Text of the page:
06/22/2010, 00.00
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World split in Agadir over whaling

The standoff continues at the International Whaling Commission in Agadir as accusations are made against Japan and other pro-whaling nations. However, a consensus appears to in the making, as more IWC members tend towards a compromise that would maintain the moratorium, whilst allowing limited commercial whaling.
Tokyo (AsiaNews/Agencies) –   After 24 years, the ban on commercial whaling could be lifted at the current meeting of the International Whaling Commission (IWC) in Agadir, Morocco. The 88-member organisation is discussing whether to keep the moratorium or not. The organisation is split between nations like Japan, which each year hunts about a thousand whales ostensibly for ‘scientific’ research, and anti-whaling nations like Australia. Many observers think that the IWC is moving towards a compromise, which would allow Japan, but also Norway and Iceland, a small commercial hunt, whilst preserving the moratorium.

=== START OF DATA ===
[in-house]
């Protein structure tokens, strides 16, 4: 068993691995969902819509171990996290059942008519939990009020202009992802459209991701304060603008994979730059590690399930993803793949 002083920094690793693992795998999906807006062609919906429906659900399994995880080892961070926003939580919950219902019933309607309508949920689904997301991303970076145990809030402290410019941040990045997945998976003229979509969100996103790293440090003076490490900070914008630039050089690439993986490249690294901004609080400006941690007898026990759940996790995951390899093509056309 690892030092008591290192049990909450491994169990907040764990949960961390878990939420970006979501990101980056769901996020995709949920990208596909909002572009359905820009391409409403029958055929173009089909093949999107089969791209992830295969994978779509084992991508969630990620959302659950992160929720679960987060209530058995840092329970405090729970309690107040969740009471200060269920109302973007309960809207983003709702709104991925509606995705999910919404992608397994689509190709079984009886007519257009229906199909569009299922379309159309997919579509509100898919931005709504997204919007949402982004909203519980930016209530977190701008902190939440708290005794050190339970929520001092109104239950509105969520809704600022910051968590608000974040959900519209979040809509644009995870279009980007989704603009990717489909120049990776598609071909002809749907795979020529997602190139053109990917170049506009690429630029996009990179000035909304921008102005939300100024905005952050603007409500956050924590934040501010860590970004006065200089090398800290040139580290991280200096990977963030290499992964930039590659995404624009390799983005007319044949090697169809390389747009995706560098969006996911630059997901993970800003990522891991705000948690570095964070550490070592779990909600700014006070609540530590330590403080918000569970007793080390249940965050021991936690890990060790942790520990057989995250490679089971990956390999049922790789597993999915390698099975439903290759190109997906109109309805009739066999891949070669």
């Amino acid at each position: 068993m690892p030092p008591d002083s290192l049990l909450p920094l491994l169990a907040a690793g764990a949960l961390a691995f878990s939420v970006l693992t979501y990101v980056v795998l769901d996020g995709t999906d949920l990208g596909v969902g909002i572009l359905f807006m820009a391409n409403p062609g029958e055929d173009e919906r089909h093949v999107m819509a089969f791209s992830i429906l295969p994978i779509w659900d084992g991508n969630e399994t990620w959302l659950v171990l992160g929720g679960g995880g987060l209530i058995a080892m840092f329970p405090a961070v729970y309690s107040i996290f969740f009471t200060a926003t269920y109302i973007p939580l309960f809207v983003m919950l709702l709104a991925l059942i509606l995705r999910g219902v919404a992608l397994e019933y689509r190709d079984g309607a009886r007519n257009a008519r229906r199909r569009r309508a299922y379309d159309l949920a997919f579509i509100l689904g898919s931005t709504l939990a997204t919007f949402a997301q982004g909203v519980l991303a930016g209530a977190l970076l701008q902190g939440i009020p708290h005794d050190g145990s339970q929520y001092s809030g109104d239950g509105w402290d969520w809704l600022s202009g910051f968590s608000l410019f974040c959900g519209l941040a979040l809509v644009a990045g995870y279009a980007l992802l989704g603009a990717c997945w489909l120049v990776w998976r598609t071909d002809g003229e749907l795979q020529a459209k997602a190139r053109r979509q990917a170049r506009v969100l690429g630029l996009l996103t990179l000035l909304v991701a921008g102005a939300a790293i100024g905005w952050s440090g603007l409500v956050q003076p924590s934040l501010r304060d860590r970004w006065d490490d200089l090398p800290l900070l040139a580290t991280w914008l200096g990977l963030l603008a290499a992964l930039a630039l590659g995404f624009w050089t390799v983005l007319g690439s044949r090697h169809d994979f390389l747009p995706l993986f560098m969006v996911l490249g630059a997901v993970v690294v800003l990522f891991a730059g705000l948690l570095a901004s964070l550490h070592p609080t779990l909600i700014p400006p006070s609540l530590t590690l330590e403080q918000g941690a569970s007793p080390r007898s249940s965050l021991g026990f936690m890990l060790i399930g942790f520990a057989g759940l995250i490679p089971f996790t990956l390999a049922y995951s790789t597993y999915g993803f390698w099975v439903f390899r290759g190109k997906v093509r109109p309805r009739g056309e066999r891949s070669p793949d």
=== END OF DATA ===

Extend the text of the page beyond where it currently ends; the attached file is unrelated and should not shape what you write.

The debate however has been marred by allegations made in Britain’s Sunday Times that Japan bribed some the poorest members of the IWC in order to get the necessary votes to lift the moratorium. About 17 nations have had their voting rights suspended because they had not paid their annual fees to the organisation. For its part, Japan has threatened to pull out of the IWC by 25 June if a solution is not found.

Under the draft proposal, Japan would be able to catch 120 whales a year in its coastal waters in exchange for a 50 per cent reduction in whaling nations' kill quotas over a 10-year period.

This solution would stop ‘scientific’ expeditions by Japanese whalers in the Antarctic Ocean whale sanctuary, where more than 10,000 whales have been killed since 1986, 1,075 in 2006 alone.

The United States, Japan, Denmark, Austria, the Netherlands, Belgium, Ireland and New Zealand are in favour of the proposal.

In backing the draft, New Zealand has left Australia as the only nation backing a hard-line position of a tighter moratorium, as requested by environmentalists.

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